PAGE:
About 8 % of the US population has the HLA-B27 gene and the majority of those with the gene do not get ankylosing spondylitis. In fact only 6% of people who carry the HLA-B27 gene will develop ankylosing spondylitis. With certain symptoms of inflammatory back pain that will be described below, and without confirmatory x-ray findings, the HLA-B27 test can suggest the diagnosis but is not itself a confirmatory test. Instead, the presence of the gene only adds to the evidence of underlying disease. It should not be tested in everyone with back pain as it could lead to unnecessary testing and possibly treatment. If someone has the typical symptoms and has characteristic x-ray changes, the HLA-B27 test is unnecessary.
What are the symptoms of ankylosing spondylitis?
People with ankylosing spondylitis will have inflammatory back pain in which it is typical to have stiffness and pain at night and in the morning that begins to feel better with activity. Hot showers can be very helpful with this kind of pain. Activity, stretching, and exercise can also help. People with more mechanical or non-inflammatory pain from osteoarthritis or an injury will have a few minutes of morning stiffness and pain that is worsened by activity. In these cases sitting and lying down can offer relief.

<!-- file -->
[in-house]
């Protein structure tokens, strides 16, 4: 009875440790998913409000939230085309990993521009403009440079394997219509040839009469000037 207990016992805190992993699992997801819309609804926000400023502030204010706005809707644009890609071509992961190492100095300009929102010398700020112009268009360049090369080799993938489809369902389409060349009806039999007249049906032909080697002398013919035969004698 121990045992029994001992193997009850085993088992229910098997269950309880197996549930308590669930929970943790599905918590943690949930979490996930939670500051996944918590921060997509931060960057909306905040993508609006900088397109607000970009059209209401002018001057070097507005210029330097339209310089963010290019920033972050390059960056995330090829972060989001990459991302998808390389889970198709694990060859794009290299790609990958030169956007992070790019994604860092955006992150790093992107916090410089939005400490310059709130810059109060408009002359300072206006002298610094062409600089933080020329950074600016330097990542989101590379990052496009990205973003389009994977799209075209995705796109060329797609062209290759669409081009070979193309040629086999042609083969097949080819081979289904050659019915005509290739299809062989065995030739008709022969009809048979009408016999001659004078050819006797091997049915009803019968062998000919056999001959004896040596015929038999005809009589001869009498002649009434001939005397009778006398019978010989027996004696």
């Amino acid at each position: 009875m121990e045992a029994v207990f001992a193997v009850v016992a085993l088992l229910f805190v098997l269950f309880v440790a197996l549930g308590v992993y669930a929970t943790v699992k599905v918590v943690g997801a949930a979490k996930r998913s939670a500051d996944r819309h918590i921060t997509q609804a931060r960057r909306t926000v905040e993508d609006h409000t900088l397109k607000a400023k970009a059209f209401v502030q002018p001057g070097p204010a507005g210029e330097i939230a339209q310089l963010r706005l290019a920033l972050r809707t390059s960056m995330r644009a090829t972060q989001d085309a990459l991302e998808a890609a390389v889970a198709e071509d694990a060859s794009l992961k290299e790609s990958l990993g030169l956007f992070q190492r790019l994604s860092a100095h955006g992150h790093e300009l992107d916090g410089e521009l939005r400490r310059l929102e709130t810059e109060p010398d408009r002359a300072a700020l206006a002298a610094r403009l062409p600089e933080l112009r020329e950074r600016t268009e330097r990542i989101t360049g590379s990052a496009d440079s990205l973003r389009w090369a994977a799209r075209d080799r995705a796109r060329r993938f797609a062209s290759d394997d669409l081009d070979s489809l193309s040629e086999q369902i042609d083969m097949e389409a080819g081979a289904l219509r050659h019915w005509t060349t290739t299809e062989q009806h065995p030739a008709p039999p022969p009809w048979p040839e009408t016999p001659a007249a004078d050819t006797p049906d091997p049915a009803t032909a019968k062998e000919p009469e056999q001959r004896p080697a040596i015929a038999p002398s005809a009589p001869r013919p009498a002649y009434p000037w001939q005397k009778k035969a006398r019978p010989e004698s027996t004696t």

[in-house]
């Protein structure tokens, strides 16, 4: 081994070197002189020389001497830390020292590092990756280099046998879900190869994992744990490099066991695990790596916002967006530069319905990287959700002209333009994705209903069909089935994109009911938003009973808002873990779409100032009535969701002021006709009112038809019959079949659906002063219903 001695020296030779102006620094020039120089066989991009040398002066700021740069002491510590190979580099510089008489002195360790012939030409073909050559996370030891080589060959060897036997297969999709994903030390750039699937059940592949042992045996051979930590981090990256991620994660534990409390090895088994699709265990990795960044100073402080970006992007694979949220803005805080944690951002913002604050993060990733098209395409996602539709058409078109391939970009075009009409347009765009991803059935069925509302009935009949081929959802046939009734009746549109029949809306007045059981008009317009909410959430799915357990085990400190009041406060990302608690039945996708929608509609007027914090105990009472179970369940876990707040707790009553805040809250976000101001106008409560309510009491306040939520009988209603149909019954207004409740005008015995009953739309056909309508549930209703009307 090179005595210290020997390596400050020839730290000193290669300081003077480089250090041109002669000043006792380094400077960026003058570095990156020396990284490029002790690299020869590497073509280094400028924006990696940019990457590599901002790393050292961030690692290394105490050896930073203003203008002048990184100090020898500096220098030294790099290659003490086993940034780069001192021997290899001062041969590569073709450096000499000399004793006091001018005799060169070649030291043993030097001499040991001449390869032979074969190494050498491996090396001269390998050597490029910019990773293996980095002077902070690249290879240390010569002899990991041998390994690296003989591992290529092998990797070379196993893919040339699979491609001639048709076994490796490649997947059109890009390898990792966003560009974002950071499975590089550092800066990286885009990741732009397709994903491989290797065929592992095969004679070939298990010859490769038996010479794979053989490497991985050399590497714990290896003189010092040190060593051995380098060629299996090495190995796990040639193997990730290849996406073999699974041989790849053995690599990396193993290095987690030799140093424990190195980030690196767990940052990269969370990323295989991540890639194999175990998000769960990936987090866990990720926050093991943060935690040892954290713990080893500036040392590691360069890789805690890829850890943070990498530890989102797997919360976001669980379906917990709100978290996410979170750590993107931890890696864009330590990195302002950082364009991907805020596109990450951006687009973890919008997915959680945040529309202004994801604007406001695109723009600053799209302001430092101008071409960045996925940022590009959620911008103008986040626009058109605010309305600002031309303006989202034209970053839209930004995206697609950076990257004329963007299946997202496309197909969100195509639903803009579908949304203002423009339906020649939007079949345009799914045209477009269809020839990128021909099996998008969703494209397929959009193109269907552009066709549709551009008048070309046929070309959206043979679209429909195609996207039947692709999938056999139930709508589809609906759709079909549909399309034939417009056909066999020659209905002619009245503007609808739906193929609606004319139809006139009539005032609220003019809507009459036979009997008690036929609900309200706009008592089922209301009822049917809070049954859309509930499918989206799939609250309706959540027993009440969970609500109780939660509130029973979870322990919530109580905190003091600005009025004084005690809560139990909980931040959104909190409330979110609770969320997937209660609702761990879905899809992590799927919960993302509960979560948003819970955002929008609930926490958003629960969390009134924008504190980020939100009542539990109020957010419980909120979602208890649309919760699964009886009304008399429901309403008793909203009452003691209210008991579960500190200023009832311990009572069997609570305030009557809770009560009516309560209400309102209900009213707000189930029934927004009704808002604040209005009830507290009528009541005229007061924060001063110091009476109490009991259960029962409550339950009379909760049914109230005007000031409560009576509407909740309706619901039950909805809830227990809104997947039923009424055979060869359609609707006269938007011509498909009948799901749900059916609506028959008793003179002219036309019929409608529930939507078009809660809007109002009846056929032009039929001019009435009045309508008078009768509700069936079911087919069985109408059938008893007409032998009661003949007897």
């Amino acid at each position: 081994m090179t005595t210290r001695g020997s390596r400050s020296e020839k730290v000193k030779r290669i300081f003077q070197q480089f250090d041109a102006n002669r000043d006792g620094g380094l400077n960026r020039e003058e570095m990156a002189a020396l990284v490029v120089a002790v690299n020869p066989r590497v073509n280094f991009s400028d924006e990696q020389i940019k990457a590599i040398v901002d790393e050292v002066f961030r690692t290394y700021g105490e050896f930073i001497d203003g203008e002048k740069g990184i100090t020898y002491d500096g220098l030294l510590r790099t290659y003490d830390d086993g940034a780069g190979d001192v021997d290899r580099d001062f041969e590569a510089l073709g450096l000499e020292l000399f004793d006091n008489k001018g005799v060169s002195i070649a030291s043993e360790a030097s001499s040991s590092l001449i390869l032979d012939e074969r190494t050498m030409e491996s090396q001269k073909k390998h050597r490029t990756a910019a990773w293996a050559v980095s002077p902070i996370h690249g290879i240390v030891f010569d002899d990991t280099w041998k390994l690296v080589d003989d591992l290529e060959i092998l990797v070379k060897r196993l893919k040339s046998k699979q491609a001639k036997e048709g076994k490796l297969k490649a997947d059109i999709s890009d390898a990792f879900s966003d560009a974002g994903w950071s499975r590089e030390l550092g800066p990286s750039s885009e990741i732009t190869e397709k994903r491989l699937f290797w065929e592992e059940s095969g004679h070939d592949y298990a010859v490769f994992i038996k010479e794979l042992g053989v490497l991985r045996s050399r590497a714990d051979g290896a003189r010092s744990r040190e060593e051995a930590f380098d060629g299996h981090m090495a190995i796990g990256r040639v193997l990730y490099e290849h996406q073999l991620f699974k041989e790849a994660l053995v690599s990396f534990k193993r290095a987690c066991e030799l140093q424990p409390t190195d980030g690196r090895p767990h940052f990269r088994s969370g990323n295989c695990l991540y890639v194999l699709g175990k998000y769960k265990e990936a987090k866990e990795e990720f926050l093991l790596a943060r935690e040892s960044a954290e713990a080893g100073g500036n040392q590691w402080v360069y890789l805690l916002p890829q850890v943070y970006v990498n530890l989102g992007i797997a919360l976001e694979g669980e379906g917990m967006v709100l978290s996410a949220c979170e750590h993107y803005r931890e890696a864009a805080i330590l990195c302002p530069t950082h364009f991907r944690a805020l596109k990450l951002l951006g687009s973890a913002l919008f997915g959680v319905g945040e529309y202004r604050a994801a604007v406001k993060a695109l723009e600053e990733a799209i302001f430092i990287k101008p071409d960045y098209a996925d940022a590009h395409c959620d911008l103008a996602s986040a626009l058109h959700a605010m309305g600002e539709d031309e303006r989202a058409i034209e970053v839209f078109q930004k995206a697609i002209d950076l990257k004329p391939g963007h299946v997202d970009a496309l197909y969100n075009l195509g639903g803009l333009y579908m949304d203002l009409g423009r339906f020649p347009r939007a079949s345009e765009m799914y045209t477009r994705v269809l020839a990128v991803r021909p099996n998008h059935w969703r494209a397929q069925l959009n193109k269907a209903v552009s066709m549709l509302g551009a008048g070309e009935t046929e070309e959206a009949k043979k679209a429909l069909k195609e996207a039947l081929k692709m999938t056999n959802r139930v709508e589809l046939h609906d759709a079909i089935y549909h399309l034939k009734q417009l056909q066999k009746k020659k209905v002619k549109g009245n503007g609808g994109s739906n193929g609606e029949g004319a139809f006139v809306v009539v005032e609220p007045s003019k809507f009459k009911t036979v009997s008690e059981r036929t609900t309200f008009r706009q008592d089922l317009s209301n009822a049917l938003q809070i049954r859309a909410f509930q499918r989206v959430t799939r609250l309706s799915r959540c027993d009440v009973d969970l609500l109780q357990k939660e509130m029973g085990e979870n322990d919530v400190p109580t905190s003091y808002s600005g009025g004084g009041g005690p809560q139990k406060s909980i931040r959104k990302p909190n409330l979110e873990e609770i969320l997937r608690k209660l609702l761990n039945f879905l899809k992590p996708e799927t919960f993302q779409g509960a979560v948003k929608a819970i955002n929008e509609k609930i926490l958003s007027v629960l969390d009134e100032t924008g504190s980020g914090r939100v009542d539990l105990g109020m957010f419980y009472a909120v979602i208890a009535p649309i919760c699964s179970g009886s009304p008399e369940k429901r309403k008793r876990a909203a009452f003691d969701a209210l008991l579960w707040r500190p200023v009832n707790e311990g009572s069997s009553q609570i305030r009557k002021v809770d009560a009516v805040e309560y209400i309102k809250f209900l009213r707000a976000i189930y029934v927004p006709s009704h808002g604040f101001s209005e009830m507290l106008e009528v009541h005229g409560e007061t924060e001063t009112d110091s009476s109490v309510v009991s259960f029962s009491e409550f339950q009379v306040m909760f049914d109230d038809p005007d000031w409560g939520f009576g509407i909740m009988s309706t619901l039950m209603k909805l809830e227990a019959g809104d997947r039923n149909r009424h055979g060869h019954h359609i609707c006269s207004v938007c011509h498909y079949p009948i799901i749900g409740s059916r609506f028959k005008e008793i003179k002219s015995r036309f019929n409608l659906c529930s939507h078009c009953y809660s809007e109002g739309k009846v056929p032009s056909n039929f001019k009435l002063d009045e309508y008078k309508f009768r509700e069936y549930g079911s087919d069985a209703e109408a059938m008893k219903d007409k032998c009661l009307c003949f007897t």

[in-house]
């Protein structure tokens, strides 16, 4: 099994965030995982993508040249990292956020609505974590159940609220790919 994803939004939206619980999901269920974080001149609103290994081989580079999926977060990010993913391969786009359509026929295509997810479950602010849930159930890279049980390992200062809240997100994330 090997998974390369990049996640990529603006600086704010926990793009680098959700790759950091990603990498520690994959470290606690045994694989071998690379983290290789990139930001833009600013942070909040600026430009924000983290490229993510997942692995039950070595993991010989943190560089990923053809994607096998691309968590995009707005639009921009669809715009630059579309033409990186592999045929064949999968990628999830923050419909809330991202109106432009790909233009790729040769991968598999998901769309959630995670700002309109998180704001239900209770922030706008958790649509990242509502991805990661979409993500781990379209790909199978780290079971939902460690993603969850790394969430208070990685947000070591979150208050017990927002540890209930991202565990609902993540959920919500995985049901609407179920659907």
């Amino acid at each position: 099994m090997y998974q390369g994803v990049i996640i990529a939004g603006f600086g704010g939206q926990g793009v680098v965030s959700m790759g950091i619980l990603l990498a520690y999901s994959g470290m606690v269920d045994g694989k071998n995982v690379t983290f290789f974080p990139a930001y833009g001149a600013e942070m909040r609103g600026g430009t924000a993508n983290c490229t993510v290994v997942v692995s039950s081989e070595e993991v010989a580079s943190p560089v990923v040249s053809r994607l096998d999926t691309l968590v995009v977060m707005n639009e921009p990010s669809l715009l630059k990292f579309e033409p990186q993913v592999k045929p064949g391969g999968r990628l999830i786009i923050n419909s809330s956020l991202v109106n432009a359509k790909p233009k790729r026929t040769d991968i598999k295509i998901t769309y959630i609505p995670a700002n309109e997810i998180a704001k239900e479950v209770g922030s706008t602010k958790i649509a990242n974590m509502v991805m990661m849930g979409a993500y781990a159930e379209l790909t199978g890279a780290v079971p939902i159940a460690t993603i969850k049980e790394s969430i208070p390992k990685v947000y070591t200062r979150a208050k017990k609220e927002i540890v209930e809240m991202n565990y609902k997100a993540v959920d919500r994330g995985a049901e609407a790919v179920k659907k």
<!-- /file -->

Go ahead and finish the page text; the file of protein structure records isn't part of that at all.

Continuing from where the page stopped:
How is a diagnosis of ankylosing spondylitis made?
If you are experiencing inflammatory spine symptoms, your care provider can order blood tests looking for any anemia, inflammation tests such as a CRP or ESR looking for inflammation, and x-rays of the sacroiliac joints which is generally where the disease begins.
These tests might confirm an inflammatory condition and if there is evidence of sacroiliitis and lumbar spine (see figure) the diagnosis can be made. If the x-rays are normal, your care provider might consider checking an HLA-B27 and, if tested positive, do advanced imaging with an MRI scan or a CT scan of the sacroiliac joints looking for evidence of sacroiliac inflammation or damage (see figures).
Which joint are involved in ankylosing spondylitis?